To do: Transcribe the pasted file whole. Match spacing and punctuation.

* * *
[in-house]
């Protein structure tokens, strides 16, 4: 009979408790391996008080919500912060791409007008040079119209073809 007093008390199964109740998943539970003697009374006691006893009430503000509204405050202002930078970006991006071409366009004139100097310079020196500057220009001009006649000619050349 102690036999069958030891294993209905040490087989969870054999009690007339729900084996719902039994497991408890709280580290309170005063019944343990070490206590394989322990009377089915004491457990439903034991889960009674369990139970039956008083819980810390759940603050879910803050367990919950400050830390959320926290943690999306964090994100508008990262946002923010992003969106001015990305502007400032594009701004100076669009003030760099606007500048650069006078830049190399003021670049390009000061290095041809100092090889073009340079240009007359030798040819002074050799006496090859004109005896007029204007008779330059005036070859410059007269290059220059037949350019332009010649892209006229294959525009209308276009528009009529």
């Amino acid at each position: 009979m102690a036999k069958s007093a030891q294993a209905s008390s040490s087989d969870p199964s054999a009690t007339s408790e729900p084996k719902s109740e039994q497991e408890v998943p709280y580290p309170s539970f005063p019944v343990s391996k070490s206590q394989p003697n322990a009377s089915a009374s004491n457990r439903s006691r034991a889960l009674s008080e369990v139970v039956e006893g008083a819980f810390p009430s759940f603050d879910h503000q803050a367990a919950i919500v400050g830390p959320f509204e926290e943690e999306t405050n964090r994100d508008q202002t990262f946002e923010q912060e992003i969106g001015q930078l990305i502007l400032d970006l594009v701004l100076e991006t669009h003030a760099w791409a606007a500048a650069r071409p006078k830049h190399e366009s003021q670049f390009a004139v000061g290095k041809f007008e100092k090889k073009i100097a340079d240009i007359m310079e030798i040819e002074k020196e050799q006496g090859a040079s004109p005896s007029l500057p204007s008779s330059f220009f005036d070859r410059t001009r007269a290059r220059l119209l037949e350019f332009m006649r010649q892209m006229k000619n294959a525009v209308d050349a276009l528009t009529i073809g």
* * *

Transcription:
[in-house]
């Protein structure tokens, strides 16, 4: 009979408790391996008080919500912060791409007008040079119209073809 007093008390199964109740998943539970003697009374006691006893009430503000509204405050202002930078970006991006071409366009004139100097310079020196500057220009001009006649000619050349 102690036999069958030891294993209905040490087989969870054999009690007339729900084996719902039994497991408890709280580290309170005063019944343990070490206590394989322990009377089915004491457990439903034991889960009674369990139970039956008083819980810390759940603050879910803050367990919950400050830390959320926290943690999306964090994100508008990262946002923010992003969106001015990305502007400032594009701004100076669009003030760099606007500048650069006078830049190399003021670049390009000061290095041809100092090889073009340079240009007359030798040819002074050799006496090859004109005896007029204007008779330059005036070859410059007269290059220059037949350019332009010649892209006229294959525009209308276009528009009529």
């Amino acid at each position: 009979m102690a036999k069958s007093a030891q294993a209905s008390s040490s087989d969870p199964s054999a009690t007339s408790e729900p084996k719902s109740e039994q497991e408890v998943p709280y580290p309170s539970f005063p019944v343990s391996k070490s206590q394989p003697n322990a009377s089915a009374s004491n457990r439903s006691r034991a889960l009674s008080e369990v139970v039956e006893g008083a819980f810390p009430s759940f603050d879910h503000q803050a367990a919950i919500v400050g830390p959320f509204e926290e943690e999306t405050n964090r994100d508008q202002t990262f946002e923010q912060e992003i969106g001015q930078l990305i502007l400032d970006l594009v701004l100076e991006t669009h003030a760099w791409a606007a500048a650069r071409p006078k830049h190399e366009s003021q670049f390009a004139v000061g290095k041809f007008e100092k090889k073009i100097a340079d240009i007359m310079e030798i040819e002074k020196e050799q006496g090859a040079s004109p005896s007029l500057p204007s008779s330059f220009f005036d070859r410059t001009r007269a290059r220059l119209l037949e350019f332009m006649r010649q892209m006229k000619n294959a525009v209308d050349a276009l528009t009529i073809g």